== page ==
"McCain Campaign Calls on Hayworth To Disavow Anti-Immigration Group’s Endorsement"
Earlier this week, the anti-immigrant group, Americans for Legal Immigration PAC (ALIPAC), endorsed senatorial candidate and former U.S. representative, J.D. Hayworth (R-AZ). While Hayworth proudly touts ALIPAC’s endorsement on his website, Sen. John McCain’s (R-AZ) campaign claims that it’s nothing to be proud of. James King of the Phoenix News Times reports:
“J.D. Hayworth’s lavish praise for the social theories of noted anti-Semite and xenophobe Henry Ford sparked a major controversy during his losing 2006 campaign, causing many Arizonans to question Mr. Hayworth’s judgment. It is astounding that Mr. Hayworth would today accept the endorsement of a group that the Anti-Defamation League reports is backed by white supremacists, neo-Nazis and anti-Semites. Mr. Hayworth should immediately disavow this group’s support,” says Brian Rogers, the McCain campaign’s Communications Director…
Rogers claims some of the country’s most notorious hate-mongers support the group, including members of the National Socialist Movement and David Duke, a former “Grand Wizard” of the Ku Klux Klan and one-time presidential candidate from Louisiana.
ALIPAC was quick to jump on Rogers and dismiss his comments as “offensive false information.” However, Rogers was simply citing public facts. The Center for New Community has extensively documented ALIPAC’s nativist ties, describing the group as being “characterized by hysterical fear-mongering and xenophobic, anti-Latino conspiracy theories.” The Southern Poverty Law Center reports that ALIPAC “is supported by the Federation for American Immigration Reform, recently designated as a hate group by the Southern Poverty Law Center’s Intelligence Project, and allied with various Minuteman factions.” ADL accuses ALIPAC of promoting “virulent anti- Hispanic and anti-immigrant rhetoric” and “adopting the tactics and rhetoric of racist groups and moving it into the mainstream.” Members of Hayworth’s own Party have pointed out that his anti-immigrant rhetoric and policy platform cost him his House seat in 2006.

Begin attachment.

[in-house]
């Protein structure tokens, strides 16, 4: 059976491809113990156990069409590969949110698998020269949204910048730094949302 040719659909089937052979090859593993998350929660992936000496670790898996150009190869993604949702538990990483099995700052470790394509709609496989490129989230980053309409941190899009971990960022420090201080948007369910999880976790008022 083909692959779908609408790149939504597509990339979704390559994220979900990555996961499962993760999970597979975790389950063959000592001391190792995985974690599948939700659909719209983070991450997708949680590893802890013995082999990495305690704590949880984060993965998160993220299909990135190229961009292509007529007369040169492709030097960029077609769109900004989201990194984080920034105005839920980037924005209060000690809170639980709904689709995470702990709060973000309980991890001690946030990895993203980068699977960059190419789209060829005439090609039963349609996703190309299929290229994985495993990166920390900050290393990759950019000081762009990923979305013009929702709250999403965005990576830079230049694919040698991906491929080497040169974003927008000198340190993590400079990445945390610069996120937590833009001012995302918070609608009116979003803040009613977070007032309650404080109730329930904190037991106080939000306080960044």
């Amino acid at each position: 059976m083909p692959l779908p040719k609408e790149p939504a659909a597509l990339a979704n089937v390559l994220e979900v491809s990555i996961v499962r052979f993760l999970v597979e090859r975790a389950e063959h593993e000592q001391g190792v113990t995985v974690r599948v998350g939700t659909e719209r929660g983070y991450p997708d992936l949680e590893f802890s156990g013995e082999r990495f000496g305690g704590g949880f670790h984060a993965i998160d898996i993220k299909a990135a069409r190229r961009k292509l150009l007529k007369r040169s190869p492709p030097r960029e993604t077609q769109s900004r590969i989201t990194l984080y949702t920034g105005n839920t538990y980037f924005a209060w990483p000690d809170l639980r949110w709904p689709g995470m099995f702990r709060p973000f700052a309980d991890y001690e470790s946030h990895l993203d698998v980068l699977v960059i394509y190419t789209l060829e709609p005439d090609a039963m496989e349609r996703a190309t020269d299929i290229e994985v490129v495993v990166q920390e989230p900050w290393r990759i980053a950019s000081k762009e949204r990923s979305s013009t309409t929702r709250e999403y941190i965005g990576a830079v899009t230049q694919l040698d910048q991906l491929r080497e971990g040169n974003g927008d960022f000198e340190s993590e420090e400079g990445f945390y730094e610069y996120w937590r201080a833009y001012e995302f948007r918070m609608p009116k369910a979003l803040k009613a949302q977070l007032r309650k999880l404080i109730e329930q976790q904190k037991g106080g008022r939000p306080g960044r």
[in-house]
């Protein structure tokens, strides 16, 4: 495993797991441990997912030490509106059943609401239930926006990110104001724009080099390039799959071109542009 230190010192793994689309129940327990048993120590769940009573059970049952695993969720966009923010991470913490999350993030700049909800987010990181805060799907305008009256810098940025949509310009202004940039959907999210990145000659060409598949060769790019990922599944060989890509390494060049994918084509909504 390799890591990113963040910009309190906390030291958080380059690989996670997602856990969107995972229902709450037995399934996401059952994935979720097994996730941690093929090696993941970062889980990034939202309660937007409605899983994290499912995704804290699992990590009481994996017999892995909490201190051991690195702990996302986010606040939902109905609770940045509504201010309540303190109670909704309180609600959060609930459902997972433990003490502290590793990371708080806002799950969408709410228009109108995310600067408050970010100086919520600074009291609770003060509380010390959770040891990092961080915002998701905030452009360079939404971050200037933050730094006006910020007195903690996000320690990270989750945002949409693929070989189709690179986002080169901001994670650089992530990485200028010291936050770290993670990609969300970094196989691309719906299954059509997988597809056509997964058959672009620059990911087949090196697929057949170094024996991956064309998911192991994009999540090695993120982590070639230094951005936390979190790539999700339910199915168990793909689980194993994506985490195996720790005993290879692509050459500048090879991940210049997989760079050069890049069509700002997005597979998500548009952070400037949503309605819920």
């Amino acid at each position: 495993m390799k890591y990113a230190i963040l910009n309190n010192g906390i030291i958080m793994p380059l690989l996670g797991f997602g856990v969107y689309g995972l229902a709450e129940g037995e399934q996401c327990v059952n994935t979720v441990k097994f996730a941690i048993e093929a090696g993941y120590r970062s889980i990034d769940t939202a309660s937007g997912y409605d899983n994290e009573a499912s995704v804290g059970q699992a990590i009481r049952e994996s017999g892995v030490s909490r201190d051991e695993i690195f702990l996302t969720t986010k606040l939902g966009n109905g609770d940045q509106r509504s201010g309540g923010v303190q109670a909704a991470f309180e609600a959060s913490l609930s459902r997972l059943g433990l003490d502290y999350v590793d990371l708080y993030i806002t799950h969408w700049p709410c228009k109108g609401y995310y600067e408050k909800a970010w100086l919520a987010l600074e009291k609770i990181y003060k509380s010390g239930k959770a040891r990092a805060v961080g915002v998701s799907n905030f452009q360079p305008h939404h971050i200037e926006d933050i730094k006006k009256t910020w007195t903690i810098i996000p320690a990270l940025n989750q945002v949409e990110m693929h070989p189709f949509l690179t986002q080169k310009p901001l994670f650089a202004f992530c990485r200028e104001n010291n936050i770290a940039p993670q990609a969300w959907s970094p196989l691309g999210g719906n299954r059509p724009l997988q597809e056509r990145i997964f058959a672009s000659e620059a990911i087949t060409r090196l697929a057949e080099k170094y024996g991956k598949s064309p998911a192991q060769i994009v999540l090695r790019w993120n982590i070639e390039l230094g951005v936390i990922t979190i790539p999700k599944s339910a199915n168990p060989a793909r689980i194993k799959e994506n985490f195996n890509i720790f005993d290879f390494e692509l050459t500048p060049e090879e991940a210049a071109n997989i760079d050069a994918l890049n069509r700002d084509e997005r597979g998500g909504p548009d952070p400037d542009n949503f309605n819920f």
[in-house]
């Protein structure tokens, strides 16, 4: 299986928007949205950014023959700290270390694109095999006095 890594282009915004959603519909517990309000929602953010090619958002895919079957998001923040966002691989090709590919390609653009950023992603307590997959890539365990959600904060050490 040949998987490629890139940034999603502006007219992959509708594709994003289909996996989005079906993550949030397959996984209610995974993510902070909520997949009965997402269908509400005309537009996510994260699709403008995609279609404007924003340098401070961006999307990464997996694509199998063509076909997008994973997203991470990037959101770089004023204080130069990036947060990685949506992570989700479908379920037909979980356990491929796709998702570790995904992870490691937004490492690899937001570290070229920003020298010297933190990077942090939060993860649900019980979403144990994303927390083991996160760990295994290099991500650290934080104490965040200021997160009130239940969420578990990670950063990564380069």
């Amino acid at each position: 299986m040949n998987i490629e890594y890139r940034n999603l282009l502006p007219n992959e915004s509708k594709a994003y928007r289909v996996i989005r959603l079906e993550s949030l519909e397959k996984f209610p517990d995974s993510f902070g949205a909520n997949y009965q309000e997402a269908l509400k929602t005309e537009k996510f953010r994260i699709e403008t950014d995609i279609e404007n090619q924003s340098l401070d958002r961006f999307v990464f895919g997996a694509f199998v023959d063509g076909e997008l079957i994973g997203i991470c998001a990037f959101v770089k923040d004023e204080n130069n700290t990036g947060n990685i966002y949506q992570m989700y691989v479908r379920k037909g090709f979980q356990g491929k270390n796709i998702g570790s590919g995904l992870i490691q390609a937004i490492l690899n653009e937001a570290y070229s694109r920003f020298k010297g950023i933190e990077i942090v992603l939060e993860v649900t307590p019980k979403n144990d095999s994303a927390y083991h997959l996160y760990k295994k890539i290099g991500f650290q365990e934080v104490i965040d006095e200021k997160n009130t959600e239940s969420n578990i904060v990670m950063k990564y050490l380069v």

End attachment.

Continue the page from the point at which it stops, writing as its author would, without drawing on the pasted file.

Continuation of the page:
While the McCain campaign is wise to highlight Hayworth’s nativist ties, McCain has allowed himself to be intimidated by Hayworth’s hard line immigration views and has moved his own platform further to the right.